COVID-19 vaccines can be divided into three types

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COVID-19 vaccines can be divided into three types: mRNA vaccines (using the RNA acid sequence), vector vaccines (based on non-infectious fragments of other viruses) and subunit vaccines (containing proteins purified virus in the formulation). All preparations are administered intramuscularly, usually into the muscle of the upper arm.

After vaccination, it is advisable to wait 15-30 minutes to eliminate the potential risk of adverse reactions, including anaphylactic shock.

For all vaccines – check it out – www, the most common side effects were injection site pain, fatigue, headache, muscle aches and chills, joint pain, injection site fever and swelling. These effects were generally mild to moderate in intensity and resolved a few days after vaccine administration.

mRNA vaccines

These are the latest generation preparations, although research on them has been ongoing for about 30 years. With mRNA vaccines, instead of injecting viral proteins, our bodies use instructions to create them themselves. These vaccines include preparations from Pfizer/BioNTech, Moderna and the German vaccine CureVac, which has not yet been approved.

Vector vaccines. Vector preparations are of an older generation than mRNA. They consist of a unique, recombinant and replication-deficient adenoviral vector. They have been modified to elicit an immune response from the body upon contact with the virus. These include preparations from companies: Astra Zeneca, Johnson&Johnson and Sputnik V (an agent used in Russia).

Subunit vaccines. Subunit vaccines contain a viral protein against which antibodies are produced. The protein in this vaccine is produced in butterfly cells and the immune response is enhanced by a substance from soapwort. An example of this type of vaccine is the two-dose preparation Novavax, not yet approved in the United States.

Have you already made the decision to get vaccinated against the coronavirus, or are you still thinking about it? We've put together the most important information about the types of coronavirus vaccines for you, to help you make the most informed decision possible.

What are the types of coronavirus vaccines?

mRNA vaccines. It is a vaccine technology based on mRNA matrix ribonucleic acid. And what is mRNA? This is the matrix that cells use to make proteins. This type of coronavirus vaccine uses a small portion of mRNA to trigger an immune response. The mRNA contains the protein code for the virus, which, when it reaches the body's cells, begins to produce the appropriate protein. This allows the immune system to activate a protective immune response without causing disease. It is in this category that the Pfizer and Moderna vaccines fall.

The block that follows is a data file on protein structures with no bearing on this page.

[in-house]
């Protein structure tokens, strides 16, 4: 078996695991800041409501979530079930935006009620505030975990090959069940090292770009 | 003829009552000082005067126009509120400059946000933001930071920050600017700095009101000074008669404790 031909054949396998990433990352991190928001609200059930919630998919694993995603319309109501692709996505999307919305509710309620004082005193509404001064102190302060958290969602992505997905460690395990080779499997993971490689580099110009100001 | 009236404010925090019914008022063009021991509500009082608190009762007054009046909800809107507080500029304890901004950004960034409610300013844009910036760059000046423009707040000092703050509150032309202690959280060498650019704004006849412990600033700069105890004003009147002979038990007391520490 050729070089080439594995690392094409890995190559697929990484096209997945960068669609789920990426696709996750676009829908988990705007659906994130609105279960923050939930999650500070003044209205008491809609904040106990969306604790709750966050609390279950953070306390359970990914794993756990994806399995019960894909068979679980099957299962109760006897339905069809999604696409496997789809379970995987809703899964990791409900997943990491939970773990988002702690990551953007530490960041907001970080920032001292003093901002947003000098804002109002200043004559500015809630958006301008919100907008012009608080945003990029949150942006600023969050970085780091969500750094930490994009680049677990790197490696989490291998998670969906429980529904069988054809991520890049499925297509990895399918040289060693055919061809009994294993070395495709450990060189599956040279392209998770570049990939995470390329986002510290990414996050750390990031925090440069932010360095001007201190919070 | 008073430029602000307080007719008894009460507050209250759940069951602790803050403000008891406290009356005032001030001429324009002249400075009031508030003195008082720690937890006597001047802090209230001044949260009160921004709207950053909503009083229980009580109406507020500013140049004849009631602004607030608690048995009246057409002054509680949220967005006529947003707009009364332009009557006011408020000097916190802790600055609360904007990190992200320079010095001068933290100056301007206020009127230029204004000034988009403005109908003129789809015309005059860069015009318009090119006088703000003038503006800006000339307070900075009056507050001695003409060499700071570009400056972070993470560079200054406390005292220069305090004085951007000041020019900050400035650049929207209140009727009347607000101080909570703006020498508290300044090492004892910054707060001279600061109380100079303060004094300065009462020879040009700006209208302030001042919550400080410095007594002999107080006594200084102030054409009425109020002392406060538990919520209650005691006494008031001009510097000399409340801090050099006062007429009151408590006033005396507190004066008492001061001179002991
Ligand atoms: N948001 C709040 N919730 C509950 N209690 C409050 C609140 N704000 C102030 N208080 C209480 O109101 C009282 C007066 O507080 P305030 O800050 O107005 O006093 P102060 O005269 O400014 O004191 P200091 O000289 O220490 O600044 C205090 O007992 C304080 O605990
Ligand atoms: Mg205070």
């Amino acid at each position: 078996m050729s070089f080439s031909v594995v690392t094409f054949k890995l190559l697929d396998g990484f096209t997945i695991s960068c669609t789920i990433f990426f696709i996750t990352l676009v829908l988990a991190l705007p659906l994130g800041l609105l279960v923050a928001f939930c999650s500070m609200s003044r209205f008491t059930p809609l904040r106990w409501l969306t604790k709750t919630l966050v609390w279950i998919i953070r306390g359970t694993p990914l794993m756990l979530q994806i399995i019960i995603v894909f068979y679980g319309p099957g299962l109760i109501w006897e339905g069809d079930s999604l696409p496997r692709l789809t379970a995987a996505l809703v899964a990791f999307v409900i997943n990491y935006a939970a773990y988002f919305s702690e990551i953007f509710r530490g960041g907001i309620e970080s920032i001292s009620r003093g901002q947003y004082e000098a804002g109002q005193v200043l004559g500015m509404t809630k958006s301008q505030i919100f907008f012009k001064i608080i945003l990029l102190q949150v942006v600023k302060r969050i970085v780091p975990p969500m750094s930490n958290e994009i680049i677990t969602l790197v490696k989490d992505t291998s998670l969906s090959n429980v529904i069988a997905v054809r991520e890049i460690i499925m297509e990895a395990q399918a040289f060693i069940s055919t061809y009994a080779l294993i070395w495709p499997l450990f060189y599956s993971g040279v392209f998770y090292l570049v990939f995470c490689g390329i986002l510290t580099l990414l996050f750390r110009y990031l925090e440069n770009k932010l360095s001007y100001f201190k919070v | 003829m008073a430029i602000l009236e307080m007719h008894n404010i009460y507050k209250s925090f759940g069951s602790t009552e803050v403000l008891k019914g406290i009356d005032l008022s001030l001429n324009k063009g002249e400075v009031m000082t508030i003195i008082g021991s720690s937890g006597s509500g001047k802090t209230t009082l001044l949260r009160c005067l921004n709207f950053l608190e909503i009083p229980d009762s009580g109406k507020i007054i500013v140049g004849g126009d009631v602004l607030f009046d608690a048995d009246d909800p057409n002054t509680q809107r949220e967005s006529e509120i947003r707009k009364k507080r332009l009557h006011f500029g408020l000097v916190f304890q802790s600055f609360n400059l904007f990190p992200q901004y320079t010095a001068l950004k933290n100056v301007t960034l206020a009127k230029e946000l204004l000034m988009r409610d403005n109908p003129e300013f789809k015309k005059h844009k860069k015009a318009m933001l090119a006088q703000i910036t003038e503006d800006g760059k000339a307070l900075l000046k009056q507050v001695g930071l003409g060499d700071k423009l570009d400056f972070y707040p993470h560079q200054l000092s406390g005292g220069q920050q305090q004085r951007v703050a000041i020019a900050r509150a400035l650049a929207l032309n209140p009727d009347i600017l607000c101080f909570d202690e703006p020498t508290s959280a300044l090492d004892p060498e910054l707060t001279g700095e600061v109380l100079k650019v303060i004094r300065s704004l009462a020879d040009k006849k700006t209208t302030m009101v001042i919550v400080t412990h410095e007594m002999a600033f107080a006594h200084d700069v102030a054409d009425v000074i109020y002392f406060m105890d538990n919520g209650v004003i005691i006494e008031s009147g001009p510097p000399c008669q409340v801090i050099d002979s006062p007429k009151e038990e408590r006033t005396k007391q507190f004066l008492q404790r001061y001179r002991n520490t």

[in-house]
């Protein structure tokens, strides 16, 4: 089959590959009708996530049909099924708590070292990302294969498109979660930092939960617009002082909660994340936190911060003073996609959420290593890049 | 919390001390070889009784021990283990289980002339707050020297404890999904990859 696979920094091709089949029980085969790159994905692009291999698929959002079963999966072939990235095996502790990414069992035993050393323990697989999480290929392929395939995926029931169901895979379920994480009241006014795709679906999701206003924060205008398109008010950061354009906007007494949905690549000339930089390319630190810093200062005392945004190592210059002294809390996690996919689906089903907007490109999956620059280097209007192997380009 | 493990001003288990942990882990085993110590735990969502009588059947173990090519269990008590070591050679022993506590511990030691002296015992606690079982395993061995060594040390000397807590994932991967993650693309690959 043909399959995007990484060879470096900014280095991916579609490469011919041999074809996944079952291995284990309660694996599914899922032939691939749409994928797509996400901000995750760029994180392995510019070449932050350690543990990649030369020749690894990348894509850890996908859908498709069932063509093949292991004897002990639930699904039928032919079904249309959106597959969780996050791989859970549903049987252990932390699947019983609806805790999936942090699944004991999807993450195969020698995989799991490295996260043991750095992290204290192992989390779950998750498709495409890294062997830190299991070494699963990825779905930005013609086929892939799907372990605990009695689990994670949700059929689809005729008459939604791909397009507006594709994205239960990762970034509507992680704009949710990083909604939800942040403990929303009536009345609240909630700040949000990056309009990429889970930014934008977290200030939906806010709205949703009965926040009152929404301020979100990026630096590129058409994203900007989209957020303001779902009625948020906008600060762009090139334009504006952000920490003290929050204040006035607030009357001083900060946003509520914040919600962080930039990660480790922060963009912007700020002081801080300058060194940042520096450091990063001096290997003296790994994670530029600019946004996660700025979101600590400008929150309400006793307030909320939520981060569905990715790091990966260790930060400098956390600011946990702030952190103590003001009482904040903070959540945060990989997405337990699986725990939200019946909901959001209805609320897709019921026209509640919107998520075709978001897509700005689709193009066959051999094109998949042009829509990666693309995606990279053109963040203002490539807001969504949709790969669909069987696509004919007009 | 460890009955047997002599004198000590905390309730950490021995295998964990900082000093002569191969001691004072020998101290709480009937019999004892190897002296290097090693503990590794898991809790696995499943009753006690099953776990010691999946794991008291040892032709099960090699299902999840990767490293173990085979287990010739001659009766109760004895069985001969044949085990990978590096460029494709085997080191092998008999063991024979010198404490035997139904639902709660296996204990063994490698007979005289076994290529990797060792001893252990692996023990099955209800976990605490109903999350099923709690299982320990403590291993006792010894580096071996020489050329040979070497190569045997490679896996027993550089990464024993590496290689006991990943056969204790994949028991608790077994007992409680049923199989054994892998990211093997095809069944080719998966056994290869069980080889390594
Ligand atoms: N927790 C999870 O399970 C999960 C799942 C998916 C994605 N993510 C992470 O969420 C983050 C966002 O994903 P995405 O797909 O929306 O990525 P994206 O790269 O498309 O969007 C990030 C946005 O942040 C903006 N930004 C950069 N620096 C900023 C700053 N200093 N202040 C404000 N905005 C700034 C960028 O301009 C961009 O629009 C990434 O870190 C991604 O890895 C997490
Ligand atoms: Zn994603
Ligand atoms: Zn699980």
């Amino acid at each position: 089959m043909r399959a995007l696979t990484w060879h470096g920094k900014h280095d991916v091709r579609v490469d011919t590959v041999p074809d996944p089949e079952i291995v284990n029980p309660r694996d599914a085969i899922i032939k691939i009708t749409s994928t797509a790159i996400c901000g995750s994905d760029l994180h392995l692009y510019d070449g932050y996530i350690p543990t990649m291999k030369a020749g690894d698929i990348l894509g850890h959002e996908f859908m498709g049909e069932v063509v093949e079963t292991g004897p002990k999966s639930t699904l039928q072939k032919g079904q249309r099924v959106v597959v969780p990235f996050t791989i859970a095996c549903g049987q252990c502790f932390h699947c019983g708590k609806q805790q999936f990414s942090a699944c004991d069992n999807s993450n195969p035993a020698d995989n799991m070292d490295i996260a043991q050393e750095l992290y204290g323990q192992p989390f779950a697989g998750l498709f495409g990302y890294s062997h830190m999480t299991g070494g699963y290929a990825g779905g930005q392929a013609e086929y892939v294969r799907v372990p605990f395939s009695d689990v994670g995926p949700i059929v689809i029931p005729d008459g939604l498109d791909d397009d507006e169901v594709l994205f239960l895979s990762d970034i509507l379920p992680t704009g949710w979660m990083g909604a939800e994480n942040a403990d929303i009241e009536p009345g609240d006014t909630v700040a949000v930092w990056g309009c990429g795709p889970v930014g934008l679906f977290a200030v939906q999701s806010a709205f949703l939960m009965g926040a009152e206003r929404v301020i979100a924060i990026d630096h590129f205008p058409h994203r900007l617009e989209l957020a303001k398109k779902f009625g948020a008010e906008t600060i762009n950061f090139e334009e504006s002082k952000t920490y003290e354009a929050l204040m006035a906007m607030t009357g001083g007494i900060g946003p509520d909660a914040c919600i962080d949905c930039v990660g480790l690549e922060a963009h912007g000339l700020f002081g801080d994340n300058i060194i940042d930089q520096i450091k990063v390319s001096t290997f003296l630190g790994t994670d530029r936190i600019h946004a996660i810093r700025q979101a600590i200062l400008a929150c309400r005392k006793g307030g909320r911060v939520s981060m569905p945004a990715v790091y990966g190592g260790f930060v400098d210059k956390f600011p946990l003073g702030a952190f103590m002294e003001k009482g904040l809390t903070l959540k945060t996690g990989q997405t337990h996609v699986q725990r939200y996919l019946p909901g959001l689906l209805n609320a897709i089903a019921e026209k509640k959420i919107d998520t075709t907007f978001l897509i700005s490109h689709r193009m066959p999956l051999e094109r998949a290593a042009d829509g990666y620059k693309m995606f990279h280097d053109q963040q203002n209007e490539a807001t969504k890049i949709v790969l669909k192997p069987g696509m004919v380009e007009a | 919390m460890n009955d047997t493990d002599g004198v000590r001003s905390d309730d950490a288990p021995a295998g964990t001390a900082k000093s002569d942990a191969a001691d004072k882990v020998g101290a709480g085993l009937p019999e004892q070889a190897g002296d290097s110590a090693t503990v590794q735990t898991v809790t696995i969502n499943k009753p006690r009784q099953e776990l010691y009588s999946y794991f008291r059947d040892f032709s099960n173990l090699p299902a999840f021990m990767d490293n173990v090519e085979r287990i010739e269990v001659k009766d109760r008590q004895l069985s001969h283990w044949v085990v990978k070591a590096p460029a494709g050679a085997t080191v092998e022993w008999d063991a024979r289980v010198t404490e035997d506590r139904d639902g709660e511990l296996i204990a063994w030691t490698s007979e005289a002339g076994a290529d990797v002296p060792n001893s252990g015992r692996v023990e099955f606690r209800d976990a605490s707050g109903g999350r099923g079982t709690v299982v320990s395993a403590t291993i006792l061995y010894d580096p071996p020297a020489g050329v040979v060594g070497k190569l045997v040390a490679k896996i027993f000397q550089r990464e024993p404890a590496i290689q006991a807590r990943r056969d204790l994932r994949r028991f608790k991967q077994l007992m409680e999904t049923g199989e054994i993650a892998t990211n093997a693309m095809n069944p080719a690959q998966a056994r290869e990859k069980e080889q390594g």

Pfizer coronavirus vaccine. The Centers for Disease Control and Prevention (CDC) states that the Pfizer BioNTech COVID-19 vaccine is suitable for people over the age of 16. It should be administered twice, 21 days apart. The vaccine should not be used by people who have ever had a serious allergic reaction to any of its components.

Side effects, as identified in the clinical trial, after administration of this vaccine include pain, swelling and redness of the area where the injection is given (i.e. the arm) and chills, fatigue, fever, and headache (more common after the second dose of the vaccine). Most of these adverse symptoms in the subjects were mild or moderate. These symptoms usually disappear within seven days of vaccination.

Clinical trials have proven that the vaccine is 95% effective.

In practice, that means it prevented that percentage from getting COVID-19, and if anyone did get the disease, they were less likely to get serious illness than those who got a placebo. Subjects included 35% people with obesity, 8% people with diabetes, and 8% people with lung disease.

Moderna's COVID-19 vaccine. Moderna's vaccine should be given to people aged 18 and over, and dosed in two batches, 28 days apart. It is injected into the shoulder muscle, similar to the Pfizer vaccine. This vaccine should also not be administered to people allergic to any of its components. Such an allergic reaction includes hives, swelling, or respiratory distress within four days of vaccination (distress also includes wheezing).

The majority of people who participated in Moderna's clinical trial (82%) were at higher risk of contracting coronavirus due to their profession. It should be mentioned that 25% of them worked in the health sector and were in places where many people were infected with SARS-CoV-2 daily.

In addition, 22% of study participants had one of the high-risk conditions, namely lung disease, heart disease, diabetes, liver disease or HIV infection. So how effective was the Moderna vaccine in this study? The effectiveness was determined to be 94% – also in people with comorbidities. Few of the clinical trial participants were hospitalized, but this happened much less frequently in those who received the vaccine than in those who received a placebo (i.e. a saline injection) .

Viral vector vaccines

How do the next type of vaccines for COVID-19 work? Vector vaccines use a part of the virus that has been modified to be non-life threatening and additionally non-infectious. Using an inactivated adenovirus (the virus that causes the common cold), genetic material is introduced into the cells of the body which instructs it to produce the protein COVID-19.

Once cells in the human body have already produced the SARS-CoV-2 protein, an immune response is triggered to fight it. The code in the vaccine only contains the information needed to produce a single COVID-19 protein, but does not cause the disease.


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